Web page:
About twelve years ago, I used to work with HSBC in their Mumbai headquarters. Every time my team and I would go for afternoon coffee, we saw something interesting on the other side of the road, on a footpath. A woman selling husk balls and grass-bunches. Something that animals like cows, buffaloes, and bullocks eat. And, just a few feet away from her, there was a cow. Her cow tied to a tree.
Now one thing you must know, in India, people revere cows. Just like some people have a close relationship with their dogs or cats…or robots, it exists with cows. Every time people see a cow, they are tempted to pat her and feed her.
As we would sip our coffee, we would see that people passing by would pause for a while after seeing the cow, then they would buy a husk-ball or grass bunch, feed the cow, and move on. Every time that happened, we would smile and debate over her business model.
I admired the idea, but it felt like something wasn’t quite right. After all, it was her cow and grass from her farm. She was selling her cow’s food to others to feed her cow.
A few years later, I came across so-called platform businesses — the likes of Amazon, Google, Facebook, and many others.
That’s when I realized; how these marketplaces, much like the husk ball seller, manipulate your behavior for their business benefits.
And how in this technology-centric world, tech-ethics has a vital role to play in our sustainability.
In this technology-centric world, tech-ethics has a vital role to play in our sustainability.
Consumerism, an idea that promotes consumption. It creates a false sense that our well-being, our happiness depends on material possessions.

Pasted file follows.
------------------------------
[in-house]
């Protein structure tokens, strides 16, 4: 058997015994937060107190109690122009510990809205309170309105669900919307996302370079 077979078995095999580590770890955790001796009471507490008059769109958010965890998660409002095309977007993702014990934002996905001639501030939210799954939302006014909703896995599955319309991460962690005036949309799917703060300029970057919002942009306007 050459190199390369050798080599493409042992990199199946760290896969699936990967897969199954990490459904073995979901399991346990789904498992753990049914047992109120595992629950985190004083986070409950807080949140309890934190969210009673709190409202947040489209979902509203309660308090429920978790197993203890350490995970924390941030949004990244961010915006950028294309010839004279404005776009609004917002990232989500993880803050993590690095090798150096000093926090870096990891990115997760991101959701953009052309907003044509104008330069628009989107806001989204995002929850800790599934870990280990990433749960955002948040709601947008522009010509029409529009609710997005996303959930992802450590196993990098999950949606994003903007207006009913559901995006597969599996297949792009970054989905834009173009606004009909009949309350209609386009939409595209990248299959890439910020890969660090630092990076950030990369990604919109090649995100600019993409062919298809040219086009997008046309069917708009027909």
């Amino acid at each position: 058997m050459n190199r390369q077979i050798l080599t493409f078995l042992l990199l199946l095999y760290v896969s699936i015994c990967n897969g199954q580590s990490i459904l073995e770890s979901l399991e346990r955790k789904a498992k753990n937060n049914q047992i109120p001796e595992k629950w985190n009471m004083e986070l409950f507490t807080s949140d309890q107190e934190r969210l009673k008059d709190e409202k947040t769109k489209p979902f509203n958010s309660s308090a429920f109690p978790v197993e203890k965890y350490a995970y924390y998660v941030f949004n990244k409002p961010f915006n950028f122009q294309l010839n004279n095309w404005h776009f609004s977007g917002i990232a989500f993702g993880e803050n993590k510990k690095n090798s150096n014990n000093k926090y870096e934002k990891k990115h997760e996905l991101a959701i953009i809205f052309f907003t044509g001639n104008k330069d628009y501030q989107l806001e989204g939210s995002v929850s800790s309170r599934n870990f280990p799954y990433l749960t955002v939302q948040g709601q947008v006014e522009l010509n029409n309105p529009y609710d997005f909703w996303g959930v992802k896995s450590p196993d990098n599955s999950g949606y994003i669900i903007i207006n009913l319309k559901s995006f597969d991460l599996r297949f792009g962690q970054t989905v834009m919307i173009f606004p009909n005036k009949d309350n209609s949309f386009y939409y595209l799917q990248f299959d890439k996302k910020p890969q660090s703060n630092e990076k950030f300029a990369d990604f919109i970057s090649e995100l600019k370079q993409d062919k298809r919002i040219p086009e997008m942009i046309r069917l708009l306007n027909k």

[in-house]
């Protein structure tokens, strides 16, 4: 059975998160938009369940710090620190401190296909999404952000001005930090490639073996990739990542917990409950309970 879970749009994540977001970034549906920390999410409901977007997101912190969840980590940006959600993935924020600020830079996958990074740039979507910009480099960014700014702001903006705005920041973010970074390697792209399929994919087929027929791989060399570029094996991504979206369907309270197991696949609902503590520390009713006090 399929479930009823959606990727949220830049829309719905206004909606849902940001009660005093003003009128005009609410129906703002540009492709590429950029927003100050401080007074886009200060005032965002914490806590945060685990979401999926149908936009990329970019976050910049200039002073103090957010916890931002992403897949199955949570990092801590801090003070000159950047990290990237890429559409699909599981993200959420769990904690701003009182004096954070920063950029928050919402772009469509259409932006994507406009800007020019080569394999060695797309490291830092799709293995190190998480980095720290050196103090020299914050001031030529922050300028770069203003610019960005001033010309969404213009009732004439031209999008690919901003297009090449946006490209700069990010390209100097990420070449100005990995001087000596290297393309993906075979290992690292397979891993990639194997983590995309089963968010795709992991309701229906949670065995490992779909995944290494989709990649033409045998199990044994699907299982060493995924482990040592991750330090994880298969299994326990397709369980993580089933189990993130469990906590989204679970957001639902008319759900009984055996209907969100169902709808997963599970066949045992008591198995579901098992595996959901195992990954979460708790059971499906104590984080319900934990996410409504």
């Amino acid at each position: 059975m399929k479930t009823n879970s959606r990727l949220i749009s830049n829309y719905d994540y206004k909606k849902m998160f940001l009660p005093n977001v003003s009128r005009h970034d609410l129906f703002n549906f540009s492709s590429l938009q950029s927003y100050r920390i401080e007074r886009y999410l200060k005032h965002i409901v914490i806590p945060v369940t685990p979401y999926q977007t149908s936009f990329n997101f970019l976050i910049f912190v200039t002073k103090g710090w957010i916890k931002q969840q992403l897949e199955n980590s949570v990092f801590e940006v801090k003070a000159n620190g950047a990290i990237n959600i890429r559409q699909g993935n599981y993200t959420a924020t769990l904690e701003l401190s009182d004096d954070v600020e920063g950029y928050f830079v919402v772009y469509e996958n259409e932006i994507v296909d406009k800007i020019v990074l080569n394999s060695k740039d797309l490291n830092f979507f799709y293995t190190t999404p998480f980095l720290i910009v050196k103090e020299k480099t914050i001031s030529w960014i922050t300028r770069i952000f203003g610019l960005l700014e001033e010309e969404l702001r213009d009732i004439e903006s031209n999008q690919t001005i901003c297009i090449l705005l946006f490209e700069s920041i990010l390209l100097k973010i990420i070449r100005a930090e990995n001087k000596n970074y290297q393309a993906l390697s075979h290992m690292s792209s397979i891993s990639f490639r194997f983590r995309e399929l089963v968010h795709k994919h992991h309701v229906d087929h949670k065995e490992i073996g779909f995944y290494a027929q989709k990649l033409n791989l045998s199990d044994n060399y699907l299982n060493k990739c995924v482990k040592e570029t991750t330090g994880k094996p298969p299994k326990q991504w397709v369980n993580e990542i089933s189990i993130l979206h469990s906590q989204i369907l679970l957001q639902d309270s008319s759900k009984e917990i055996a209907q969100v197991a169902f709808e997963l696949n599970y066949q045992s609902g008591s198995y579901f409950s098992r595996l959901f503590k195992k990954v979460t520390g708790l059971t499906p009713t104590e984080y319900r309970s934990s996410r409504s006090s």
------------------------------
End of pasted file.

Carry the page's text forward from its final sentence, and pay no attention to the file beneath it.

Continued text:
But it also has a significant impact on our environment. When the demand for goods increases, the need to produce them also increases. It leads to more pollution, more emissions, climate change acceleration, and many other issues.
To put it simply – when more people consume more stuff, we get a sustainability problem.
Now the question is, how do you end up consuming so much? Who is selling you more and more? Why are they doing that? And most importantly, how are they doing it?
When more people consume more stuff, we get a sustainability problem.
The platform businesses or marketplaces thrive by optimizing supply and demand simultaneously. And one of the core metrics they pursue is CLV, i.e., customer lifetime value. CLV directly depends on how much you spend on a particular platform, how often you do it, and how long you continue doing it.
It means there is a direct benefit for platform companies to make you buy more stuff, buy frequently, and always.
But here is the thing – getting someone to open their wallet is not easy. So, if you want them to buy more than what they need, it can be harder. And that’s when people get into manipulative tactics.
There is a direct benefit for platform companies to make you buy more stuff, buy frequently, and always.
Now, manipulation is possible only if someone knows more about you. Not just your personal data but also the data about you.
While most of you know about personal data, only a few understand what “data about you” really means. It means the metadata. Your digital persona built using your online behavior – call it your digital twin or footprints.
Have you ever heard the term “Cookies?” No, not the sweet ones but the other kind. Find more about them, search for “browser cookies.”
Browser cookies are used to track your behavior – what you intend to buy and what you end up buying…or not buying. How much time do you spend thinking before deciding? When you see an ad, what action do you take? Do you search for that item on Google, or you go on price comparison websites? Everything is monitored.
It is also known as surveillance capitalism – the commodification of personal data for profit-making.
Beware of no only your personal data but also your metadata!
You search for any item once, and it starts to follow you everywhere!
You get bombarded with personalized emails to buy now because the sale is ending soon. Buy now because only three items are remaining. Buy now because customers who bought this also bought that.